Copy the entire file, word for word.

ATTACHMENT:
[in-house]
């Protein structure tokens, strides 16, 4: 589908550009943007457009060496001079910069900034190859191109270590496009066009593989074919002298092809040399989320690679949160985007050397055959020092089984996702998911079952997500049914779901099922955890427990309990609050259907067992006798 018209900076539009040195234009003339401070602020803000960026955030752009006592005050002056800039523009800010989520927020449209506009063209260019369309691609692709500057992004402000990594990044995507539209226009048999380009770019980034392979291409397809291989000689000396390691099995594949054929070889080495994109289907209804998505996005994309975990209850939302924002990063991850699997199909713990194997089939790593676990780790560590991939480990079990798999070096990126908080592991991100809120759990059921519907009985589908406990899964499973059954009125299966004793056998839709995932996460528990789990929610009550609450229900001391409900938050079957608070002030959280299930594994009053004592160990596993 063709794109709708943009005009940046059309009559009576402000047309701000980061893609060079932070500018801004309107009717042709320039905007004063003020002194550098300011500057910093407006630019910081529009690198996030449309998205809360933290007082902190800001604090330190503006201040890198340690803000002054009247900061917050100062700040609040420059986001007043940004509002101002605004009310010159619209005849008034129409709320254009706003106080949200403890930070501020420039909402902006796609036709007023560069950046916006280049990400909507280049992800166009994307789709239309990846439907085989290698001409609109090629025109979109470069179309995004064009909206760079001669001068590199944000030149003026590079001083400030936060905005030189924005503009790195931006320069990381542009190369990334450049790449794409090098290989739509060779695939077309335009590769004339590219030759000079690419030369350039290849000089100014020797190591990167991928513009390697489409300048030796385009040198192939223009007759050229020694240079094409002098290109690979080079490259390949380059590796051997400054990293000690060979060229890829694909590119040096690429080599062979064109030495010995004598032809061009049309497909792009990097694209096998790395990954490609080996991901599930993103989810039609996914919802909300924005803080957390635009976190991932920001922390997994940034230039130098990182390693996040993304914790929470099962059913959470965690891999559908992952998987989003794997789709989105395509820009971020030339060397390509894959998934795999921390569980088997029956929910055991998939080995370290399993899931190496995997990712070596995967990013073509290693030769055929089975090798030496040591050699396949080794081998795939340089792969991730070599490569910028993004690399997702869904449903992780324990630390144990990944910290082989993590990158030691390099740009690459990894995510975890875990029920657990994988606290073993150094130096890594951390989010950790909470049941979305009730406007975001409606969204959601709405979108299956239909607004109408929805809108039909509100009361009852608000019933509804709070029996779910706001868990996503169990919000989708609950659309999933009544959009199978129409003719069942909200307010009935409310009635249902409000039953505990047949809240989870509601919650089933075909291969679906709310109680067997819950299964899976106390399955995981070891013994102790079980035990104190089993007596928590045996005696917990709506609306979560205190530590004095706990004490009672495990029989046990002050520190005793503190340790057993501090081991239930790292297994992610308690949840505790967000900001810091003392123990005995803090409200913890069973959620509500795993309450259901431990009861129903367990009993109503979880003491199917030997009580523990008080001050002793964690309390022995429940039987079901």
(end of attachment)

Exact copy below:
[in-house]
């Protein structure tokens, strides 16, 4: 589908550009943007457009060496001079910069900034190859191109270590496009066009593989074919002298092809040399989320690679949160985007050397055959020092089984996702998911079952997500049914779901099922955890427990309990609050259907067992006798 018209900076539009040195234009003339401070602020803000960026955030752009006592005050002056800039523009800010989520927020449209506009063209260019369309691609692709500057992004402000990594990044995507539209226009048999380009770019980034392979291409397809291989000689000396390691099995594949054929070889080495994109289907209804998505996005994309975990209850939302924002990063991850699997199909713990194997089939790593676990780790560590991939480990079990798999070096990126908080592991991100809120759990059921519907009985589908406990899964499973059954009125299966004793056998839709995932996460528990789990929610009550609450229900001391409900938050079957608070002030959280299930594994009053004592160990596993 063709794109709708943009005009940046059309009559009576402000047309701000980061893609060079932070500018801004309107009717042709320039905007004063003020002194550098300011500057910093407006630019910081529009690198996030449309998205809360933290007082902190800001604090330190503006201040890198340690803000002054009247900061917050100062700040609040420059986001007043940004509002101002605004009310010159619209005849008034129409709320254009706003106080949200403890930070501020420039909402902006796609036709007023560069950046916006280049990400909507280049992800166009994307789709239309990846439907085989290698001409609109090629025109979109470069179309995004064009909206760079001669001068590199944000030149003026590079001083400030936060905005030189924005503009790195931006320069990381542009190369990334450049790449794409090098290989739509060779695939077309335009590769004339590219030759000079690419030369350039290849000089100014020797190591990167991928513009390697489409300048030796385009040198192939223009007759050229020694240079094409002098290109690979080079490259390949380059590796051997400054990293000690060979060229890829694909590119040096690429080599062979064109030495010995004598032809061009049309497909792009990097694209096998790395990954490609080996991901599930993103989810039609996914919802909300924005803080957390635009976190991932920001922390997994940034230039130098990182390693996040993304914790929470099962059913959470965690891999559908992952998987989003794997789709989105395509820009971020030339060397390509894959998934795999921390569980088997029956929910055991998939080995370290399993899931190496995997990712070596995967990013073509290693030769055929089975090798030496040591050699396949080794081998795939340089792969991730070599490569910028993004690399997702869904449903992780324990630390144990990944910290082989993590990158030691390099740009690459990894995510975890875990029920657990994988606290073993150094130096890594951390989010950790909470049941979305009730406007975001409606969204959601709405979108299956239909607004109408929805809108039909509100009361009852608000019933509804709070029996779910706001868990996503169990919000989708609950659309999933009544959009199978129409003719069942909200307010009935409310009635249902409000039953505990047949809240989870509601919650089933075909291969679906709310109680067997819950299964899976106390399955995981070891013994102790079980035990104190089993007596928590045996005696917990709506609306979560205190530590004095706990004490009672495990029989046990002050520190005793503190340790057993501090081991239930790292297994992610308690949840505790967000900001810091003392123990005995803090409200913890069973959620509500795993309450259901431990009861129903367990009993109503979880003491199917030997009580523990008080001050002793964690309390022995429940039987079901």